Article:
Update 8 a.m. Monday:
Alaska state Sen. Mike Dunleavy, R-Wasilla, on Monday announced he would resign his seat to "devote 100 percent of my time and energy to the cause of ensuring that Alaska elects a new governor in 2018."
"I've come to the conclusion that without new leadership in the governor's office, there is a practical limit to what any individual or caucus in the Legislature can achieve to turn this state around," Dunleavy said in a prepared statement that didn't explicitly say he would run for governor.
However, he announced in late December that he was resuming his run for governor after having suspended it because of a medical problem.
Mike Dunleavy, R-Wasilla, plans to announce Monday that he will resign from the Senate to run for governor, according to Republican Party Chairman Tuckerman Babcock.
[Wasilla Sen. Dunleavy resumes 2018 run for Alaska governor]
The senator, who represents a large district that stretches from Talkeetna to Valdez and Whittier, informed his local districts early Saturday and told his colleagues Saturday night at a fundraiser in Anchorage, Babcock said.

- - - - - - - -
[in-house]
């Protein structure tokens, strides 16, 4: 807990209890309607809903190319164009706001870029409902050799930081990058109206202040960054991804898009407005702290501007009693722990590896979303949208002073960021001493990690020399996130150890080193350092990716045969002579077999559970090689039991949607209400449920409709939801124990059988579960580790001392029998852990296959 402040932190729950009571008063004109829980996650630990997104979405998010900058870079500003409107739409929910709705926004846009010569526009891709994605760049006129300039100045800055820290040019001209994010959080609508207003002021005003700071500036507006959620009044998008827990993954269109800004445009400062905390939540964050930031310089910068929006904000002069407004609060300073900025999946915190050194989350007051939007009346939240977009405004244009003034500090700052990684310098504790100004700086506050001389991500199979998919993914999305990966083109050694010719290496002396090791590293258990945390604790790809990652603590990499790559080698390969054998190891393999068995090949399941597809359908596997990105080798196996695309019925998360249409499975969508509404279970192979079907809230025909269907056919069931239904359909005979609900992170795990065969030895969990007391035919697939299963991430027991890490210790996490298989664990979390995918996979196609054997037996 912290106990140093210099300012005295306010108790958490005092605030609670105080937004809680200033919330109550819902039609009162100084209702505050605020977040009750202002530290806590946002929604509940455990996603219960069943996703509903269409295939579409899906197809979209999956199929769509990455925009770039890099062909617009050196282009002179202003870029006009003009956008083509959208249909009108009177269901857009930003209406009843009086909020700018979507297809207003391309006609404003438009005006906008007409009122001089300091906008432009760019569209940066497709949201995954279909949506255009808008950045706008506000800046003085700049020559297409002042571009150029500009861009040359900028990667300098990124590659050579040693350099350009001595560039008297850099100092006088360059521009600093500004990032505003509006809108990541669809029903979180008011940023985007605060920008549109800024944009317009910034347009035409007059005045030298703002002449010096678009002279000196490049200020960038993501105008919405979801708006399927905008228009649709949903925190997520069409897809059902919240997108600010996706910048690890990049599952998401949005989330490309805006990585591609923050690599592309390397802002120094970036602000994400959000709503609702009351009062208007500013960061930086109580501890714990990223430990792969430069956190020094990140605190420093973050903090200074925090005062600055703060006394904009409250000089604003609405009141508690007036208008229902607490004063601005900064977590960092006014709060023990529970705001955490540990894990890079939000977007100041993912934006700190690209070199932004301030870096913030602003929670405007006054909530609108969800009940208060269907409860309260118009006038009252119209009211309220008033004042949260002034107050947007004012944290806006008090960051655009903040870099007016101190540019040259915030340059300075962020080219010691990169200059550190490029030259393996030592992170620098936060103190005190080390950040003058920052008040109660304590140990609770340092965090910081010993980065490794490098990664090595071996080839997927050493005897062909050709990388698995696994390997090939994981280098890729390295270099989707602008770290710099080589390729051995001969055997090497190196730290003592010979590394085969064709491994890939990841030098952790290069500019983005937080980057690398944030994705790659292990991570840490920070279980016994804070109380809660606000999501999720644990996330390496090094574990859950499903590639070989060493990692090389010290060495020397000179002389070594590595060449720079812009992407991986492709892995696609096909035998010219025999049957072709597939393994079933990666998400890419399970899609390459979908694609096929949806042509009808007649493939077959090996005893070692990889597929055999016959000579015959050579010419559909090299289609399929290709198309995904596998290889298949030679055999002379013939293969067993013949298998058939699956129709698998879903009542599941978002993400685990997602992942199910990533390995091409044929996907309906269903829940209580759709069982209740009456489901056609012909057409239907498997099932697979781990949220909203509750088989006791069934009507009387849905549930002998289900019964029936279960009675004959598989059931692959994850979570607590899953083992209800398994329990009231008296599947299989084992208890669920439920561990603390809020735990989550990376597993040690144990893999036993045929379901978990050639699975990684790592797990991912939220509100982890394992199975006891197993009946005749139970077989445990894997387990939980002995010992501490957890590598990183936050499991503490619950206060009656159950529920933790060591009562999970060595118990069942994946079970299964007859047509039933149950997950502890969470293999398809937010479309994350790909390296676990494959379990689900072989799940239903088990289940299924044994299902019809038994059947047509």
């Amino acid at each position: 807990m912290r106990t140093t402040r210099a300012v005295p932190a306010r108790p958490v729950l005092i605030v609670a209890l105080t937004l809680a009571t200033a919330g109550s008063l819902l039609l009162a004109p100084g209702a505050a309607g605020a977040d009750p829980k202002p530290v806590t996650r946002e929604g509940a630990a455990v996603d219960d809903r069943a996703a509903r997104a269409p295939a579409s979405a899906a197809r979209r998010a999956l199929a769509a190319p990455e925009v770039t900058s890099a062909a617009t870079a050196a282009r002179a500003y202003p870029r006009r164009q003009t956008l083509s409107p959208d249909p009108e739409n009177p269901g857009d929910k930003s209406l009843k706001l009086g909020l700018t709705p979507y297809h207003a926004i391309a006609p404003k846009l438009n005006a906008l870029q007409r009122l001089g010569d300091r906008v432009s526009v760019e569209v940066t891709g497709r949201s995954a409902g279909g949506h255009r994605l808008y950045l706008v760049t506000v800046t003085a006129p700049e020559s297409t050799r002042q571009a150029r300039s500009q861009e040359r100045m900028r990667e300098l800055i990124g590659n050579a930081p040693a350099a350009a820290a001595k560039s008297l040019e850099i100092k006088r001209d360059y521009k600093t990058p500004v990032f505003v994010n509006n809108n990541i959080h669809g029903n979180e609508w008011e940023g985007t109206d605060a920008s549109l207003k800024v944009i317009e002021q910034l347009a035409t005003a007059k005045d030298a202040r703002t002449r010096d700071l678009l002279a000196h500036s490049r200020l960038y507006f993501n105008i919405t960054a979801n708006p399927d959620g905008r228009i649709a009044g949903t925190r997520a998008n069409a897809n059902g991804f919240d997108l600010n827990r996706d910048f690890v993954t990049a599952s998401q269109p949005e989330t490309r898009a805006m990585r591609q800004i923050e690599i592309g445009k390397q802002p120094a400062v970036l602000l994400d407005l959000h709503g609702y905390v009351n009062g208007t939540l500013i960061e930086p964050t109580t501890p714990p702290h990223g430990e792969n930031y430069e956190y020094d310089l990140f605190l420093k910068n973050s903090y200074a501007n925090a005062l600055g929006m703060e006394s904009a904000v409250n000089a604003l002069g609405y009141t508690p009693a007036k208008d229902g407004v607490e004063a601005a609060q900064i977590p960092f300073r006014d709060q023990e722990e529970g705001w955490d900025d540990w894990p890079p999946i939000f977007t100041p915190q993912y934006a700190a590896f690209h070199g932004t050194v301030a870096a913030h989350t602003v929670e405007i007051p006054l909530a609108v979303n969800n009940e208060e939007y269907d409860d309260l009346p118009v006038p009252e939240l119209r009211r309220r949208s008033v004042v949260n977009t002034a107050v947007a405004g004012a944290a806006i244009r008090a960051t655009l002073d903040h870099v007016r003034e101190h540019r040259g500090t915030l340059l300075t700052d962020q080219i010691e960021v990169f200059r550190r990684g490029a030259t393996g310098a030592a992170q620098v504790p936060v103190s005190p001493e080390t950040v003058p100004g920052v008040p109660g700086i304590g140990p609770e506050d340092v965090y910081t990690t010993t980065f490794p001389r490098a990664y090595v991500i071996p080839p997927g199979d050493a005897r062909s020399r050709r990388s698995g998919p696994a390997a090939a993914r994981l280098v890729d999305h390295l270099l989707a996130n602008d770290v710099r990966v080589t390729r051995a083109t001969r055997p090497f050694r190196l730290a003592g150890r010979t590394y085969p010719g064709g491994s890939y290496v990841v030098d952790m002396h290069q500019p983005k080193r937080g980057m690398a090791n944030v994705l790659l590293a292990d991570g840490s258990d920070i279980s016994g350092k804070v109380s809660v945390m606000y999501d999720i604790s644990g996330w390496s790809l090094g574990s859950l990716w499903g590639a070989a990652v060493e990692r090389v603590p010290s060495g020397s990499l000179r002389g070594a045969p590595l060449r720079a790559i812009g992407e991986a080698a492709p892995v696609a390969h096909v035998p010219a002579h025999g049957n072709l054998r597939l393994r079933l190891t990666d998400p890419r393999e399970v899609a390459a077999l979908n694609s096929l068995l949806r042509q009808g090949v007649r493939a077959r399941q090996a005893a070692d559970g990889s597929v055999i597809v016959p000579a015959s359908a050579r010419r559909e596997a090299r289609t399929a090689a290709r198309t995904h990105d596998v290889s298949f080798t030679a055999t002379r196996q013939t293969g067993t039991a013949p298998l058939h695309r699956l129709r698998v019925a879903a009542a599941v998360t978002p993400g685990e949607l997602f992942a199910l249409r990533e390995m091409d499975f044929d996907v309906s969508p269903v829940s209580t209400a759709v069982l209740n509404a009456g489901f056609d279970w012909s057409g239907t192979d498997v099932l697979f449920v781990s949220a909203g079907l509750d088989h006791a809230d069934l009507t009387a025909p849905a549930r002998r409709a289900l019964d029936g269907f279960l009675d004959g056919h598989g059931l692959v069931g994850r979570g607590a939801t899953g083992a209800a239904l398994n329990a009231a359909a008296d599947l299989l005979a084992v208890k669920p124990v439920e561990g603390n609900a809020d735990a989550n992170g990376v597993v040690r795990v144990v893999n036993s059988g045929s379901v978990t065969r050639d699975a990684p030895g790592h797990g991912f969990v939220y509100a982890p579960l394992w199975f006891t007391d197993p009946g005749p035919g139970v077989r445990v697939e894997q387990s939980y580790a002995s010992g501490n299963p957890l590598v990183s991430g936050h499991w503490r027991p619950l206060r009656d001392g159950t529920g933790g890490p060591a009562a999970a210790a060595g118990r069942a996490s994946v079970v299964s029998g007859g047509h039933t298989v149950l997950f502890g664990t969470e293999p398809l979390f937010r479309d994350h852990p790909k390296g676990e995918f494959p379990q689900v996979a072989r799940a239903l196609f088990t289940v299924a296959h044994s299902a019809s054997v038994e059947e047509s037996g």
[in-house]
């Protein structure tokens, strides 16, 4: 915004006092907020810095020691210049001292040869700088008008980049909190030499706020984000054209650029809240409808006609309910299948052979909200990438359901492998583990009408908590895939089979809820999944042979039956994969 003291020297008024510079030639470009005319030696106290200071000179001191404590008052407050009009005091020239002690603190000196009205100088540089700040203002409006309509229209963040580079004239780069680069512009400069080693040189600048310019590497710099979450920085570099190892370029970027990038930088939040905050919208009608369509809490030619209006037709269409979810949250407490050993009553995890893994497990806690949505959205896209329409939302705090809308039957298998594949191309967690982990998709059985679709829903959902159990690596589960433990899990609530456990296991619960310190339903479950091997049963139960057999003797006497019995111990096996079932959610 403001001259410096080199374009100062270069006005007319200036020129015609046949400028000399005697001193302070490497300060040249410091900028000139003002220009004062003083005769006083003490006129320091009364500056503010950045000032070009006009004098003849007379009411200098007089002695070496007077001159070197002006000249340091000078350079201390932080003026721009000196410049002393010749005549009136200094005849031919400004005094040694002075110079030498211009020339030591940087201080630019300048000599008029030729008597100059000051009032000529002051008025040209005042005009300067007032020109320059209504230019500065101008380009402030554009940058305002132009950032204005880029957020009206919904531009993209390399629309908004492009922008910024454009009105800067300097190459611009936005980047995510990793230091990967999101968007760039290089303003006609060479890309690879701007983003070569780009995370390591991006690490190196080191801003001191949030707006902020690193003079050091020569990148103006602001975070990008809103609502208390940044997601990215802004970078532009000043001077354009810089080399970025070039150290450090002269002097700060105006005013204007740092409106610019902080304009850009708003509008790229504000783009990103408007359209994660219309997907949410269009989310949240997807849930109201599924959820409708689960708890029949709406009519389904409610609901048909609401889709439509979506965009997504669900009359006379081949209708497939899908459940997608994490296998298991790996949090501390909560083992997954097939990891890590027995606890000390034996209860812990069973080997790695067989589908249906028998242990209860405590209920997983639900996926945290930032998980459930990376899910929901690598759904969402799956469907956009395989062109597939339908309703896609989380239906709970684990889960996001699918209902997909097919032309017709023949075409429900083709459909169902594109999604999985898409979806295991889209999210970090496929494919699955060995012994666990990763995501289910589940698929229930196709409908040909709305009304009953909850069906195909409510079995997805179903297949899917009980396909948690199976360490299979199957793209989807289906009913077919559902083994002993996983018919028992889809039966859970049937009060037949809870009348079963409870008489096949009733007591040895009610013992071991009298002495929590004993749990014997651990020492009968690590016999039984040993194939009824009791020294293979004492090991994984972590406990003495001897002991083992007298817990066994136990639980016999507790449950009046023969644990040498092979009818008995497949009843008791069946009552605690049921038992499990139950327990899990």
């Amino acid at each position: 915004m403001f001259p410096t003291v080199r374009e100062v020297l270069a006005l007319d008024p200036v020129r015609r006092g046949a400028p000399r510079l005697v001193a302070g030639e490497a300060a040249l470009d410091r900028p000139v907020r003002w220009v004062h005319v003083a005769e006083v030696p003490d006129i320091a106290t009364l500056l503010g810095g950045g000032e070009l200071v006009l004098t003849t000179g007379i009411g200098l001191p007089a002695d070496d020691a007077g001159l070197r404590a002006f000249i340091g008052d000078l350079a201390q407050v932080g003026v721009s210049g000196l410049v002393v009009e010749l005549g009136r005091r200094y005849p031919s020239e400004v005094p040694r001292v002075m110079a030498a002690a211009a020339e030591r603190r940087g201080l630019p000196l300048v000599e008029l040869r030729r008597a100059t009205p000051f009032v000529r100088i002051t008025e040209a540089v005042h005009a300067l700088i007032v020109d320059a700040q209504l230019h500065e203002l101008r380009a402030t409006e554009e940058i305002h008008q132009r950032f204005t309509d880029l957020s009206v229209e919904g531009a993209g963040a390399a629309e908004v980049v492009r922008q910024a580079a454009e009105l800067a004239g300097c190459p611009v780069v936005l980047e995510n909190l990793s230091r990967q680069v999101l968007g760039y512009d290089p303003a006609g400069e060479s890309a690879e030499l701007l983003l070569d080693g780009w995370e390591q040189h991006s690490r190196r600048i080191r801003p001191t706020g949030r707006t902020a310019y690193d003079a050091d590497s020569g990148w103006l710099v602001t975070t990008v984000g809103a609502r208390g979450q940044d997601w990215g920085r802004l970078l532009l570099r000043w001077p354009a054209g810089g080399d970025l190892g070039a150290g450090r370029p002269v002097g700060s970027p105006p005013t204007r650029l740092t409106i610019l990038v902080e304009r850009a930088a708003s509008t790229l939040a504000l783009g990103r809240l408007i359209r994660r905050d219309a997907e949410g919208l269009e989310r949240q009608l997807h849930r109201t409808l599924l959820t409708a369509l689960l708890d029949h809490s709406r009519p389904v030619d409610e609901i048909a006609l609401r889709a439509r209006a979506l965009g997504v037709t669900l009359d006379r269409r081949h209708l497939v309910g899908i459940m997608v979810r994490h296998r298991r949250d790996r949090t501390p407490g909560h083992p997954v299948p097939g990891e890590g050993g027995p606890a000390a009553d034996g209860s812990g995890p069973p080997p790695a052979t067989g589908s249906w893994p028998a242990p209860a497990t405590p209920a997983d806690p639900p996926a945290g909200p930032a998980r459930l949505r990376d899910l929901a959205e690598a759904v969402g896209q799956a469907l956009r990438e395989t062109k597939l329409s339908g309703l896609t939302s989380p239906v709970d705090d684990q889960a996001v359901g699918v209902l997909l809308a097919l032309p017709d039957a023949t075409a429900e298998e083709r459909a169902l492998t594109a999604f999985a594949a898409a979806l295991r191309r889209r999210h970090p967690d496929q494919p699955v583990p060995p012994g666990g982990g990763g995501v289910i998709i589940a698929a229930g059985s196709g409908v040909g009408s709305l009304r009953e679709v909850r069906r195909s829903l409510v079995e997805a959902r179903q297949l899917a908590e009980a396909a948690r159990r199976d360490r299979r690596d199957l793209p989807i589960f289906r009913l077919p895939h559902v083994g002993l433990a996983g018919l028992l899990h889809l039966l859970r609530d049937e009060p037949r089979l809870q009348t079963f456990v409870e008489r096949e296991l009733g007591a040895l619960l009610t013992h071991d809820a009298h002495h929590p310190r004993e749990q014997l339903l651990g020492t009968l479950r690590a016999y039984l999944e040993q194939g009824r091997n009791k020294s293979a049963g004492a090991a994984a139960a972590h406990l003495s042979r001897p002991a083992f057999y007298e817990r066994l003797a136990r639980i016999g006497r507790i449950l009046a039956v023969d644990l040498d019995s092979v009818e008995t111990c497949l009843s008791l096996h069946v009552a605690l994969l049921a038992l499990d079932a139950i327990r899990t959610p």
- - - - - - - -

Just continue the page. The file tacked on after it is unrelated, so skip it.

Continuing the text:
"He let people know that he would like to focus entirely on the race for governor," Babcock said.
[As state House members eye Dunleavy's Senate seat, Mat-Su assemblyman jumps into race]
It makes strategic sense for Dunleavy to resign now, because legislators are prohibited from fundraising during the legislative session that begins Jan. 16, Babcock said. Walker has also been apt to call special sessions, which would further limit Dunleavy's fundraising opportunities if he didn't step down.
Walker, an independent, announced in August he would seek re-election.
There are now five potential Republican candidates for governor including Dunleavy ahead of the state convention in March, Babcock said.
'We may well winnow the field at that point," he said.
The party will immediately begin taking applications for potential replacements for Dunleavy, Babcock said. After the senator makes his official announcement, Walker will have 30 days to select a replacement from up to three names forwarded to him by the party.
Correction: An earlier version of this story incorrectly said that Republicans had two weeks to forward names before the governor's 30-day consideration period.